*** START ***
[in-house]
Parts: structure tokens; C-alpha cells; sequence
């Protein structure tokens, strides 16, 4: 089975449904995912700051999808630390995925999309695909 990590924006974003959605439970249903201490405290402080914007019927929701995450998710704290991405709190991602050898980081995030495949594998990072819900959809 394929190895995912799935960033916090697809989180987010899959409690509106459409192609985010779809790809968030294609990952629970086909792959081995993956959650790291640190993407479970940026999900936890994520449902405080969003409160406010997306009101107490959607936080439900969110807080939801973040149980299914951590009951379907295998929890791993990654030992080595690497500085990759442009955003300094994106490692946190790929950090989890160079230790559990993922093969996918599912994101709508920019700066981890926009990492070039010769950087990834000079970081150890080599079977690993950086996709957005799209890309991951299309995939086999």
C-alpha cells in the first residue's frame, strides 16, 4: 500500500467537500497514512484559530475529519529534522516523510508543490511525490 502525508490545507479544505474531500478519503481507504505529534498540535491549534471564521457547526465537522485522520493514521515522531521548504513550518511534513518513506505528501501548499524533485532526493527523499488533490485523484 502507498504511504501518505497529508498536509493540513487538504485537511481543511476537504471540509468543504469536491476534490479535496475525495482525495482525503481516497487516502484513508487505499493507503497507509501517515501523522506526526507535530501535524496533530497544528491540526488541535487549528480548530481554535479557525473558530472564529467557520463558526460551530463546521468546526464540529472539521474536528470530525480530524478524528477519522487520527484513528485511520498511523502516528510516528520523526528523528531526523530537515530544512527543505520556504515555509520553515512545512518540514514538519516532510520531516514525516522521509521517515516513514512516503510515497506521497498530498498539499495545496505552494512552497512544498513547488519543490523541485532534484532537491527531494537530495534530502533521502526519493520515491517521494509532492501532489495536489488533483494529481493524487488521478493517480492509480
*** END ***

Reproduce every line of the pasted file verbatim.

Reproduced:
[in-house]
Parts: structure tokens; C-alpha cells; sequence
């Protein structure tokens, strides 16, 4: 089975449904995912700051999808630390995925999309695909 990590924006974003959605439970249903201490405290402080914007019927929701995450998710704290991405709190991602050898980081995030495949594998990072819900959809 394929190895995912799935960033916090697809989180987010899959409690509106459409192609985010779809790809968030294609990952629970086909792959081995993956959650790291640190993407479970940026999900936890994520449902405080969003409160406010997306009101107490959607936080439900969110807080939801973040149980299914951590009951379907295998929890791993990654030992080595690497500085990759442009955003300094994106490692946190790929950090989890160079230790559990993922093969996918599912994101709508920019700066981890926009990492070039010769950087990834000079970081150890080599079977690993950086996709957005799209890309991951299309995939086999």
C-alpha cells in the first residue's frame, strides 16, 4: 500500500467537500497514512484559530475529519529534522516523510508543490511525490 502525508490545507479544505474531500478519503481507504505529534498540535491549534471564521457547526465537522485522520493514521515522531521548504513550518511534513518513506505528501501548499524533485532526493527523499488533490485523484 502507498504511504501518505497529508498536509493540513487538504485537511481543511476537504471540509468543504469536491476534490479535496475525495482525495482525503481516497487516502484513508487505499493507503497507509501517515501523522506526526507535530501535524496533530497544528491540526488541535487549528480548530481554535479557525473558530472564529467557520463558526460551530463546521468546526464540529472539521474536528470530525480530524478524528477519522487520527484513528485511520498511523502516528510516528520523526528523528531526523530537515530544512527543505520556504515555509520553515512545512518540514514538519516532510520531516514525516522521509521517515516513514512516503510515497506521497498530498498539499495545496505552494512552497512544498513547488519543490523541485532534484532537491527531494537530495534530502533521502526519493520515491517521494509532492501532489495536489488533483494529481493524487488521478493517480492509480